Good luck with any new ventures!icon_smile.gif

[Edited at 2009-06-19 15:32 GMT]


 

Alexandre Chetrite
France
Local time: 18:18
English to French
TOPIC STARTER
Thanks Sabine Braun Jun 19, 2009

Thank you Sabine Braun! I was starting to think I had asked a taboo question or a really bad one...

 

CFK TRAD  Identity Verified
France
Local time: 18:18
English to French
+ ...
Would you ask the same question to an Attorney ? Jun 19, 2009

mavyalex wrote:

Or what if the market gets messy and you have to get out of it? I think its more about having security nets than anything else
t sometimes you have to move for several reasons (not getting paid enough or who knows what?)

[Edited at 2009-06-19 14:42 GMT] [/quote]

Just a question: would you ask the same question to an Attorney-at-law ?
They are freelancers too, aren't they ?

I'd like to point out that 14,000 (yes, fourteen thousand) lawyers were expelled from law firms in the US over the first week of March 2009 (and the situation is getting worse and worse for them).

Yet, I'm afraid nobody would ever ask this question to an attorney - perhaps because they're seen as earning a lot, which can be true for a few of them, and is definitely wrong for most of them.

What puzzles me a bit in your approach is that it reads as if you're considering translation as a "job" between two (or more) jobs. Translator one day, teacher (or whatever) another day, etc.

I have had other jobs (including working for the French administration) before becoming a full-time translator, and honestly, once you've found a job where you don't have to report n times a day to your manager, to lose your time with stupid meetings, and so on, why should one change?

As for the situation on the market, if everybody had to change job every time the situation is getting dire, this would be impossible to manage.

As a freelancer, you're getting to hard times, and then to great times, and so on. You never know how much you'll earn in ten months, or in six months, but you know you won't be fired at 45 because you're too old and too expensive.

You never know if the new clients (or even the older ones) will ever call back again, but you don't have to see your stupid manager's face eight hours a day, five days a week.

You may feel you're not paid enough, bu tyou're not frightened because you've heard on the radio that the company you're working for is about to close offices in your country.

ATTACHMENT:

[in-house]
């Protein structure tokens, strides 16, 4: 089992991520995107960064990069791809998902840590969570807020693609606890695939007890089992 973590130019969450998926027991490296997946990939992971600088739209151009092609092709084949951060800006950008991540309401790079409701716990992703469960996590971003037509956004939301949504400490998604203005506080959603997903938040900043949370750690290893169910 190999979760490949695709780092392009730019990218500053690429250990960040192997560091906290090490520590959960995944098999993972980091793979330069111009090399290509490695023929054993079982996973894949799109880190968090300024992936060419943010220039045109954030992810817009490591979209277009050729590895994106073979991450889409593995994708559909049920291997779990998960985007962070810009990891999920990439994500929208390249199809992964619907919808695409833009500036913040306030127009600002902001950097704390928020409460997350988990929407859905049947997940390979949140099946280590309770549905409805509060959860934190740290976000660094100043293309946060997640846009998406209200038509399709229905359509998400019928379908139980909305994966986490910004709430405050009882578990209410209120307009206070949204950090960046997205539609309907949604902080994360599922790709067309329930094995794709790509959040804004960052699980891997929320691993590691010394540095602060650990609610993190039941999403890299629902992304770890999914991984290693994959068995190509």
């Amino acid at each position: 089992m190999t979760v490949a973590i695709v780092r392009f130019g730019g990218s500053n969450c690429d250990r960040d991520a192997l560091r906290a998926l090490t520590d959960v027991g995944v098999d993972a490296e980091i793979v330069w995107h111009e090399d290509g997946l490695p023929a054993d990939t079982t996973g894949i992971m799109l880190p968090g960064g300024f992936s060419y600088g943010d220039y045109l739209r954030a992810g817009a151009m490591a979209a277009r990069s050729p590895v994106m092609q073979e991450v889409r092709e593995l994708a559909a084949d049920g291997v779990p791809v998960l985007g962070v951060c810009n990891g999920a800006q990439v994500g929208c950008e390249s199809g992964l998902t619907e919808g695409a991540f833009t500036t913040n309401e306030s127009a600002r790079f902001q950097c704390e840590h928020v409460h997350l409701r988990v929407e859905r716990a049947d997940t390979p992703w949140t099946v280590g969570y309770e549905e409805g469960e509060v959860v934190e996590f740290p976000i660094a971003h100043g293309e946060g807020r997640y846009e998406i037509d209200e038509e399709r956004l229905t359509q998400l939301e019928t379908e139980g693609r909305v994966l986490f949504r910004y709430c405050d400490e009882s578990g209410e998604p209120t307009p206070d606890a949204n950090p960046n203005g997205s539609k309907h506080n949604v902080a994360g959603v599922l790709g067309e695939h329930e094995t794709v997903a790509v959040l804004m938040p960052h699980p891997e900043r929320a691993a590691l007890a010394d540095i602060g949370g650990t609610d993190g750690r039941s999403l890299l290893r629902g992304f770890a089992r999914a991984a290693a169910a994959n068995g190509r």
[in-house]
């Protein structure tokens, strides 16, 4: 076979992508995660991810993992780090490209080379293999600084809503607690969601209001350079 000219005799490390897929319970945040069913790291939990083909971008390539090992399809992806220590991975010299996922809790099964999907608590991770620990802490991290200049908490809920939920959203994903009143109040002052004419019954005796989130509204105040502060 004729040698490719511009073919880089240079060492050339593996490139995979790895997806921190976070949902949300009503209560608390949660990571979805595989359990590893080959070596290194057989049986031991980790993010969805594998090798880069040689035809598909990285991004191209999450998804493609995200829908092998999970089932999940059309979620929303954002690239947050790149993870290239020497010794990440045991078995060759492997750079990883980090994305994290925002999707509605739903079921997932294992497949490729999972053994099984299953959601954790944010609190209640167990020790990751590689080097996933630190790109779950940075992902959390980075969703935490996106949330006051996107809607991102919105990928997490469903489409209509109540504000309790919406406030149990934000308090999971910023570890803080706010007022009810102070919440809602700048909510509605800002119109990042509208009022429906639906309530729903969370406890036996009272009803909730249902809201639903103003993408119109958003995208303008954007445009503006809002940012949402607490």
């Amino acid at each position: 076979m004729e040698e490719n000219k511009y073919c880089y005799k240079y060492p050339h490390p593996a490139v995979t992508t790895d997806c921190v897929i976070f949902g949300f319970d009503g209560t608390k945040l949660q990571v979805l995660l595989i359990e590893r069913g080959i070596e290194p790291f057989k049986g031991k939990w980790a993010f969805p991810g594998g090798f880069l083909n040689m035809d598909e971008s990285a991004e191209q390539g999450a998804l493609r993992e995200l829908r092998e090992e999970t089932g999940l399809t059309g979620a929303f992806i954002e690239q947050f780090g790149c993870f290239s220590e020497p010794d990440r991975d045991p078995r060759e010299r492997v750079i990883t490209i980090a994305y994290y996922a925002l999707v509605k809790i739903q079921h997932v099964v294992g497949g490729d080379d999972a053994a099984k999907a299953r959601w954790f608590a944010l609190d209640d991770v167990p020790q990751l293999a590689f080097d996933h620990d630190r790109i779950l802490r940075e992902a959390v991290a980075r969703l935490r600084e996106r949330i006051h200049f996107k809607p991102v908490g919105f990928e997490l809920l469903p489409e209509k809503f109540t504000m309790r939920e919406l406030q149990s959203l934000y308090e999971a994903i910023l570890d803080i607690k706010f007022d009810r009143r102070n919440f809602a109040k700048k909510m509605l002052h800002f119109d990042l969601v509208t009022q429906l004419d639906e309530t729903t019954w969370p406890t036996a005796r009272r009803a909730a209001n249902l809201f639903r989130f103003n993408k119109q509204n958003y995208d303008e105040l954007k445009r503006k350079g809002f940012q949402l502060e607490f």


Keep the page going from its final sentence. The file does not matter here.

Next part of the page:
And so on !

Remember that building a client portfolio takes time (maybe you've not been in the industry for enough time to understand fully what it means); leaving a freelance position means taking the risk not to find your clients waiting for you to be back again.

As for acquiring expertise in a field, it takes time too. Nobody can become an "expert" of whatever in a couple of weeks.

I'm afraid the real challenge a translator would be confronted with would be to understand that all the efforts he/she has done to build up what he/she has will vanish, and if he/she wants to get back to translation again, he/she will have to rebuild it again...

As for translating 10% of one's time, while teaching another x%, while also doing something else... that may work, maybe. But it may also be seen, by certain people (including clients...) as being somehow unprofessional. I don't mean I see it as unprofessional, but the risk not to be taken seriously and professionally by clients should not be underestimated.

Your question is not a taboo, neither are our answers.

Best

CFK


 

Sabine Braun  Identity Verified
United Kingdom
Local time: 17:18
Member (2006)
English to German
+ ...
Why unprofessional? Jun 19, 2009

[quote]FORMATION CFK wrote:


As for translating 10% of one's time, while teaching another x%, while also doing something else... that may work, maybe. But it may also be seen, by certain people (including clients...) as being somehow unprofessional. I don't mean I see it as unprofessional, but the risk not to be taken seriously and professionally by clients should not be underestimated.



How would my clients know what I do in my spare time? I could be writing books, looking after my children, studying for a diploma or simply be lying on the beach (which I do quite a lot in the summer, British weather permitting)icon_wink.gif. As long as I am professional as a translator and the quality of my work does not suffer, I think there is nothing wrong with dividing my time between different interests. I think the beauty of freelancing is that I can choose how much I want to work and for whom I want to work. If I decide to dedicate 50% to translating and 50% to other things what's wrong with that?

In the 25 years of my translation career nobody has ever accused me of being unprofessional and I have never lost a client because of my other interests, on the contrary - I have gained new clients....



Sorry, the above quote (FORMATION CFK) should be in a box - must have made a mistake here.

[Edited at 2009-06-19 16:59 GMT]


 

Tomás Cano Binder, BA, CT  Identity Verified
Spain
Local time: 18:18
Member (2005)
English to Spanish
+ ...
Not unprofessional at all! Jun 19, 2009

FORMATION CFK wrote:
As for translating 10% of one's time, while teaching another x%, while also doing something else... that may work, maybe. But it may also be seen, by certain people (including clients...) as being somehow unprofessional. I don't mean I see it as unprofessional, but the risk not to be taken seriously and professionally by clients should not be underestimated.


I am an amateur farmer. All my customers know that I every now and then have to go to my little field and do farming work, maybe leaving the office a bit earlier than usual. They not only don't mind, but also feel it is a good thing that I have actual knowledge about things like tractors, farming machinery, crops, etc. Also, it is knowledge that makes me the translator of choice when that kind of work comes around. Doing other things part-time and knowing about them is very enriching for the professional translator and valued by customers!!


 

Sabine Braun  Identity Verified
United Kingdom
Local time: 17:18
Member (2006)
English to German
+ ...
I could not agree more! Jun 19, 2009

You are absolutely right. Doing things outside our "day job" as translators cannot be a bad thing as it adds to our knowledge and widens our horizons.

On that note, happy farming!icon_smile.gif